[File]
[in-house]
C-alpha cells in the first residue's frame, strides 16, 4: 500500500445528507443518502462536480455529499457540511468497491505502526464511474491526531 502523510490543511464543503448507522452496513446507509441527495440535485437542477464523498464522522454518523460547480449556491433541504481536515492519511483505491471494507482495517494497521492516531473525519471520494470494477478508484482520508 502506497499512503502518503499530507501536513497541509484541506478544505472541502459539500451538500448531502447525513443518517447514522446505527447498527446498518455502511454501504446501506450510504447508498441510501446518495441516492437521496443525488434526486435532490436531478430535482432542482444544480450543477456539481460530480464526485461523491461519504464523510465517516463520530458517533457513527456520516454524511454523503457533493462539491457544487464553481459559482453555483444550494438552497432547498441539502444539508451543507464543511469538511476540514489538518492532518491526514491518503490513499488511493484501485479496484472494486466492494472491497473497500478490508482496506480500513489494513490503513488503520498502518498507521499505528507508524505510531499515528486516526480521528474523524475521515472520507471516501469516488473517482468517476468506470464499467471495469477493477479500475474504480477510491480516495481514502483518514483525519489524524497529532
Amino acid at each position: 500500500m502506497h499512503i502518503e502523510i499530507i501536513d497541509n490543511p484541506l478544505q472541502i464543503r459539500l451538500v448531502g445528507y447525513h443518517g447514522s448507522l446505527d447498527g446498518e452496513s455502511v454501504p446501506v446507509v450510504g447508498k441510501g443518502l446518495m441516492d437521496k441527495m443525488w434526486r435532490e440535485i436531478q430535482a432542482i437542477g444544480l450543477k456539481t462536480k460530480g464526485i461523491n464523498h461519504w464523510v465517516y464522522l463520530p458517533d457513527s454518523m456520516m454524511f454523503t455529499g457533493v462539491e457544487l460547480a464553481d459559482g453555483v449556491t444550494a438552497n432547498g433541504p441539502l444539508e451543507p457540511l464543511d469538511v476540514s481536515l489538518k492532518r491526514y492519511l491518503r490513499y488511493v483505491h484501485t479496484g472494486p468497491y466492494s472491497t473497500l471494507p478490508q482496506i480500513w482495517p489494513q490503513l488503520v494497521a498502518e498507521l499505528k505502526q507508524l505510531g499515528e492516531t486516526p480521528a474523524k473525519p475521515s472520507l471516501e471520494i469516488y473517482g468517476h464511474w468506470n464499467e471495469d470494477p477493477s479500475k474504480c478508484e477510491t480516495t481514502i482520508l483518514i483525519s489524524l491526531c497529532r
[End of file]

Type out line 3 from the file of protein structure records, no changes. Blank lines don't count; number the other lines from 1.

Amino acid at each position: 500500500m502506497h499512503i502518503e502523510i499530507i501536513d497541509n490543511p484541506l478544505q472541502i464543503r459539500l451538500v448531502g445528507y447525513h443518517g447514522s448507522l446505527d447498527g446498518e452496513s455502511v454501504p446501506v446507509v450510504g447508498k441510501g443518502l446518495m441516492d437521496k441527495m443525488w434526486r435532490e440535485i436531478q430535482a432542482i437542477g444544480l450543477k456539481t462536480k460530480g464526485i461523491n464523498h461519504w464523510v465517516y464522522l463520530p458517533d457513527s454518523m456520516m454524511f454523503t455529499g457533493v462539491e457544487l460547480a464553481d459559482g453555483v449556491t444550494a438552497n432547498g433541504p441539502l444539508e451543507p457540511l464543511d469538511v476540514s481536515l489538518k492532518r491526514y492519511l491518503r490513499y488511493v483505491h484501485t479496484g472494486p468497491y466492494s472491497t473497500l471494507p478490508q482496506i480500513w482495517p489494513q490503513l488503520v494497521a498502518e498507521l499505528k505502526q507508524l505510531g499515528e492516531t486516526p480521528a474523524k473525519p475521515s472520507l471516501e471520494i469516488y473517482g468517476h464511474w468506470n464499467e471495469d470494477p477493477s479500475k474504480c478508484e477510491t480516495t481514502i482520508l483518514i483525519s489524524l491526531c497529532r